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How to help someone who is being abused

How to help someone who is being abused

In most cases, abuse is complicated rather than simple.  You may be confused and disturbed as to why the abuse victim didn’t simply leave as soon as the abuse started.  While the victim does NOT like being abused, their actions may seem to be highly inconsistent with not wanting abuse.  Unfortunately, it is quite common for abuse victims to stay in the abusive situation (or want to return to the abuse) because they want validation from their abuser.  This article will look at what you can do to help them get out of their predicament.

Why it’s hard for abuse victims to leave

Our brains are constantly drawing connections between our actions and their consequences.  Unfortunately, our brain often screws up and draws illogical connections.  For example, most people have problems with procrastination (especially in school).  The procrastinator’s brain draws an erroneous connection between procrastination and the immediate relief of “avoiding” an unpleasant task.  Our brains tell us that procrastination is a “good” idea, even though we can logically figure out that procrastination makes the problem worse and the task even more unpleasant.

In an abusive situation, the brain draws a faulty connection between the victim and the abuse that is happening.  Abuse victims often believe that they somehow ’caused’ the abuse or that they ‘deserve’ to be abused because they somehow aren’t good enough. They will continue to feel like they aren’t good enough until the abuser validates their self-worth (which almost certainly will not happen).  This is why abuse victims stay in abusive relationships far longer than they should, often for several years.  Their brain is telling them that they need some form of validation:

  • They want to change their abuser.
  • They want their abuser to magically change and go back to the person they pretended to be at the beginning of the relationship.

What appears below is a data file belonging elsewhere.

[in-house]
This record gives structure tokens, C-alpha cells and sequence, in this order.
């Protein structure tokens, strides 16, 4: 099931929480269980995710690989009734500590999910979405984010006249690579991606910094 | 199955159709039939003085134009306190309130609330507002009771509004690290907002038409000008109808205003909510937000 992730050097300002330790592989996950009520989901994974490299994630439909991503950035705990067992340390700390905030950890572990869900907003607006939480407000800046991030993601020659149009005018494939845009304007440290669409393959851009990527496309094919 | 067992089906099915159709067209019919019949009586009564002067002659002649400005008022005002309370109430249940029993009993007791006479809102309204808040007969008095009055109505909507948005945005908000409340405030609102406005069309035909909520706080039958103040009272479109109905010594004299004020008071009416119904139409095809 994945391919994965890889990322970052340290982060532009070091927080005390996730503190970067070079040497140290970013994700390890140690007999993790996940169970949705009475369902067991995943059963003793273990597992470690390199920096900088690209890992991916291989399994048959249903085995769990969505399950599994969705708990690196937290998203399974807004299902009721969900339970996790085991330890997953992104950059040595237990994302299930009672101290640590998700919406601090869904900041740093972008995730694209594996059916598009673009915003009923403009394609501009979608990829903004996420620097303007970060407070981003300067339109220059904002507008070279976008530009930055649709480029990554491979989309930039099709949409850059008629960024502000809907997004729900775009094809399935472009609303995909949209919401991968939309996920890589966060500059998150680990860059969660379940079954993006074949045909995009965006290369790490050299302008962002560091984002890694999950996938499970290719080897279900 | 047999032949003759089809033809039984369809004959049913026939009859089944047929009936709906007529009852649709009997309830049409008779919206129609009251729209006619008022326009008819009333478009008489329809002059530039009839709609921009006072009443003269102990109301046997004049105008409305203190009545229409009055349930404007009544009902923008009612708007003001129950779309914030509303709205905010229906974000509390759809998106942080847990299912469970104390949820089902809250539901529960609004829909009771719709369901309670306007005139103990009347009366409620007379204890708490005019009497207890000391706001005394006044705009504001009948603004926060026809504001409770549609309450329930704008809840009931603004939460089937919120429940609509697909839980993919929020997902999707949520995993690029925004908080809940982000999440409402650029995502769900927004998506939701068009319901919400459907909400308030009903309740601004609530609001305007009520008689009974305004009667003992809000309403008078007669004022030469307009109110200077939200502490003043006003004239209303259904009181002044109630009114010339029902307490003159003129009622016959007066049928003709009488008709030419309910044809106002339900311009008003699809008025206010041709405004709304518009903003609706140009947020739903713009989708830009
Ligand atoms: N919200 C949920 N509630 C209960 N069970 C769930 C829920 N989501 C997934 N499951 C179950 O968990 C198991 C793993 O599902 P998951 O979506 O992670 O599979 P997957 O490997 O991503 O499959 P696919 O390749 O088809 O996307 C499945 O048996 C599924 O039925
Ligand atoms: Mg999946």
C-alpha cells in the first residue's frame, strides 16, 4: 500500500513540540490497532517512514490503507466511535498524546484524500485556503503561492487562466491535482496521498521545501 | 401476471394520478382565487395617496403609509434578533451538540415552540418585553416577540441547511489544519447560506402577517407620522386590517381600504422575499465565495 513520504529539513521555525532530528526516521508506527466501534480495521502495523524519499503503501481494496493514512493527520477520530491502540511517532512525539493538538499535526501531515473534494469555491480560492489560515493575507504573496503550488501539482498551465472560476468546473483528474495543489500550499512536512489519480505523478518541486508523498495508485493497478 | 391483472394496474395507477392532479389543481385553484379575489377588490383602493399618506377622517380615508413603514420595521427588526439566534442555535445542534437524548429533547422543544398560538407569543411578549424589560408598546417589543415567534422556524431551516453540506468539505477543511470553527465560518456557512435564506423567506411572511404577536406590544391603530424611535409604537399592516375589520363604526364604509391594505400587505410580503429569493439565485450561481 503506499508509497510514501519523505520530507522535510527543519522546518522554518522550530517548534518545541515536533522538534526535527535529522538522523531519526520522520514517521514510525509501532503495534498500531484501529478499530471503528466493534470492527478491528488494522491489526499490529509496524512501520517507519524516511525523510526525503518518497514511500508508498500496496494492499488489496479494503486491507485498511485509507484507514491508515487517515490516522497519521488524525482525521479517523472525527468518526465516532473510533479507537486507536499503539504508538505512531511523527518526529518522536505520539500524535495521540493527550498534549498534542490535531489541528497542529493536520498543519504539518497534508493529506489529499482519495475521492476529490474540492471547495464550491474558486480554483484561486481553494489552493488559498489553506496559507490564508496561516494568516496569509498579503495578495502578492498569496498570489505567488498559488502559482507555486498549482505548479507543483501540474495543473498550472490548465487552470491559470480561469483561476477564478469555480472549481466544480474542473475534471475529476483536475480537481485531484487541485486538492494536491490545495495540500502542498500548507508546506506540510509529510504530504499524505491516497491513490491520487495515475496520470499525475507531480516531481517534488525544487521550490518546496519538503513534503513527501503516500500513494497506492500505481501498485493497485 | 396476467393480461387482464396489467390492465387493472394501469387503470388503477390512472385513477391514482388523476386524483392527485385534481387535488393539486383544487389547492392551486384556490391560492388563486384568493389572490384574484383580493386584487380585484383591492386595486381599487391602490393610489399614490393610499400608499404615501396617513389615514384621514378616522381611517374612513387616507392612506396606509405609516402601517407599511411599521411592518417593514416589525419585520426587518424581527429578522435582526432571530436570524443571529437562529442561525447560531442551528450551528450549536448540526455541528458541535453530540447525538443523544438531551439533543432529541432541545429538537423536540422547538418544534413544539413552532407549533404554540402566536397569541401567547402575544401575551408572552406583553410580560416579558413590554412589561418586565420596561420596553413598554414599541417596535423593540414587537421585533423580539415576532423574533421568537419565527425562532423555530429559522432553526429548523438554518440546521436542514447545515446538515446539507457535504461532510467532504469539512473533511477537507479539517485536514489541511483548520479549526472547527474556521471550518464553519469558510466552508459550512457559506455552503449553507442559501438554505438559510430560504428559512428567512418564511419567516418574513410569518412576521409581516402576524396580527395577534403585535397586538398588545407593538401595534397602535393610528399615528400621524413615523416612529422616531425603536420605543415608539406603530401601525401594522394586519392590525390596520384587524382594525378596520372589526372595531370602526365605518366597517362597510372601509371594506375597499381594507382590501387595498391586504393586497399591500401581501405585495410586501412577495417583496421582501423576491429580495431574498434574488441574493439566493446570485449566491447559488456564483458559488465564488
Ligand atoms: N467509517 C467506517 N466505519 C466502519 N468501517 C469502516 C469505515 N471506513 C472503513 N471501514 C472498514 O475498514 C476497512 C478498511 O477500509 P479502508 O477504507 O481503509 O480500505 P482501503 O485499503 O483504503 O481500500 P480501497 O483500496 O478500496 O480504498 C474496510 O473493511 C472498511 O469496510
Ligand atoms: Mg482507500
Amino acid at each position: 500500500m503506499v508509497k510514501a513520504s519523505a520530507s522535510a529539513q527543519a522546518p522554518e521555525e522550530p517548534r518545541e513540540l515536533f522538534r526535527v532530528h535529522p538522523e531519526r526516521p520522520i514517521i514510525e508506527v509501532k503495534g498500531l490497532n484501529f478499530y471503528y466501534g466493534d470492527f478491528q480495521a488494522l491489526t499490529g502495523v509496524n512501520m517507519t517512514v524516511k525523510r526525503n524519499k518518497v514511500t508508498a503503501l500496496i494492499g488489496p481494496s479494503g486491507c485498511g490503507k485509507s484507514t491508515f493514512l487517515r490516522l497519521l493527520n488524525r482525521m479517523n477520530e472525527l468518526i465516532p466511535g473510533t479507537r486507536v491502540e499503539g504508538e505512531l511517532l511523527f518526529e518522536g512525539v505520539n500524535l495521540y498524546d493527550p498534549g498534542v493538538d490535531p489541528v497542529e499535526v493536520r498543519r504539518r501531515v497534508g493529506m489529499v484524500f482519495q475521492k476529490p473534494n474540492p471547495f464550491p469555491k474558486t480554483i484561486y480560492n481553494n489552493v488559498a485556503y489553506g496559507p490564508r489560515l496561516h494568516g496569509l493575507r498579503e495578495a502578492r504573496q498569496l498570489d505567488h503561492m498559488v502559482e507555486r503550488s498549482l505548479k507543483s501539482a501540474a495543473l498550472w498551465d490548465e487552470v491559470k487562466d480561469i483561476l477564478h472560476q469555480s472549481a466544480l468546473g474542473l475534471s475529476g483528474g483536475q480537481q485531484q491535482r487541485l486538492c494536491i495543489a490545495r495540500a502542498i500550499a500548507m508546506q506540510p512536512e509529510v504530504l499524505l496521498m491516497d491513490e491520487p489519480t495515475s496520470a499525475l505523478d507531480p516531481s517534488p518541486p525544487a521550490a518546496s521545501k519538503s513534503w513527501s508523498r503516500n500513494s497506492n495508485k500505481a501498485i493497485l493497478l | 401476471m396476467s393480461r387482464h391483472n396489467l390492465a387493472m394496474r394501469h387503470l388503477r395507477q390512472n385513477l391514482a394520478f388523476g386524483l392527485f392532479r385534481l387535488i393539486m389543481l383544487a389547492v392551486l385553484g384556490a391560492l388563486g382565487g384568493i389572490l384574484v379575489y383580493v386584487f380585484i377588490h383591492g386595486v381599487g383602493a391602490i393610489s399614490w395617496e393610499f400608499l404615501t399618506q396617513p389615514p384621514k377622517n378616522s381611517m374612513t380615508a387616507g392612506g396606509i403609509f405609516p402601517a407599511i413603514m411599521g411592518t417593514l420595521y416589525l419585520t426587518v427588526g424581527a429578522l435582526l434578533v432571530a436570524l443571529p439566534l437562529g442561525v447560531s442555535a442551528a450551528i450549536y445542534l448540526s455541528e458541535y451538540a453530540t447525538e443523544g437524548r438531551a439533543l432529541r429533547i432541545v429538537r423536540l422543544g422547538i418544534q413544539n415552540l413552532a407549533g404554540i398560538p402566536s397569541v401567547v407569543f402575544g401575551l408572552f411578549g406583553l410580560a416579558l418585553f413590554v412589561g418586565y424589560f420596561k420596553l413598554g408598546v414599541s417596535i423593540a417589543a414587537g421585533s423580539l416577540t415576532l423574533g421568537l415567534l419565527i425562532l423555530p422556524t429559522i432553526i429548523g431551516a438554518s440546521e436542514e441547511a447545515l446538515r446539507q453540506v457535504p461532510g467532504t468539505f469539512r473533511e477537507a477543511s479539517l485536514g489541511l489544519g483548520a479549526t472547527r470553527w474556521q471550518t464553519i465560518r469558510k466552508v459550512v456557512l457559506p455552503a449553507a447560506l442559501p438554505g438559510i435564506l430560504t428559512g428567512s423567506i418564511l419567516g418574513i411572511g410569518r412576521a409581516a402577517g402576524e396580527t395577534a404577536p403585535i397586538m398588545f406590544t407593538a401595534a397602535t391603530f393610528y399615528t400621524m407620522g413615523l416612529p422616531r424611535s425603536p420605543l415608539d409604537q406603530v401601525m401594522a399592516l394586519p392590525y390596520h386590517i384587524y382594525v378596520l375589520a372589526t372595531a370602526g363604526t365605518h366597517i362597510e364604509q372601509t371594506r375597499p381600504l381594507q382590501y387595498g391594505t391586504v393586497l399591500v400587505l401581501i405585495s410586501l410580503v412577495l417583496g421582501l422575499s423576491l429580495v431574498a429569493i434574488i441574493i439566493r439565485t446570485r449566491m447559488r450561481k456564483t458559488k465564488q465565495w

• They want their abuser to admit that they wronged them.
  • Or, they want the world to see that their abuser wronged them.

Some abuse victims refer to the mental blocks that prevent them from leaving as ‘trauma bonding’, brainwashing, an addiction, or as the Stockholm syndrome.

Validate the victim

The one form of validation that you can give the victim is to let them know that they were wronged and did not deserve what happened to them.  To do that, you have to make them feel safe enough to tell you their full story.  This is especially important if the victim is taking steps to hide their abuse or to protect their abuser.  You can start a conversation by talking about unhealthy behaviors that you have witnessed the abuser doing; explain that the victim has been wronged and sympathize with them.  Some tips:

  • Listen.  The person you care about should be doing far more talking than you.  Let them finish explaining themselves.
  • If you state your opinion (e.g. they should leave), don’t ram it down their throat.  You can present your opinion and ask them what they think about it.  Let them disagree with it.  They ultimately have to make up their own mind so let them come to their own conclusions.  You are not going to change their mind by bullying them, so don’t do it.
  • Do not shame them for staying or attack their decision to do so.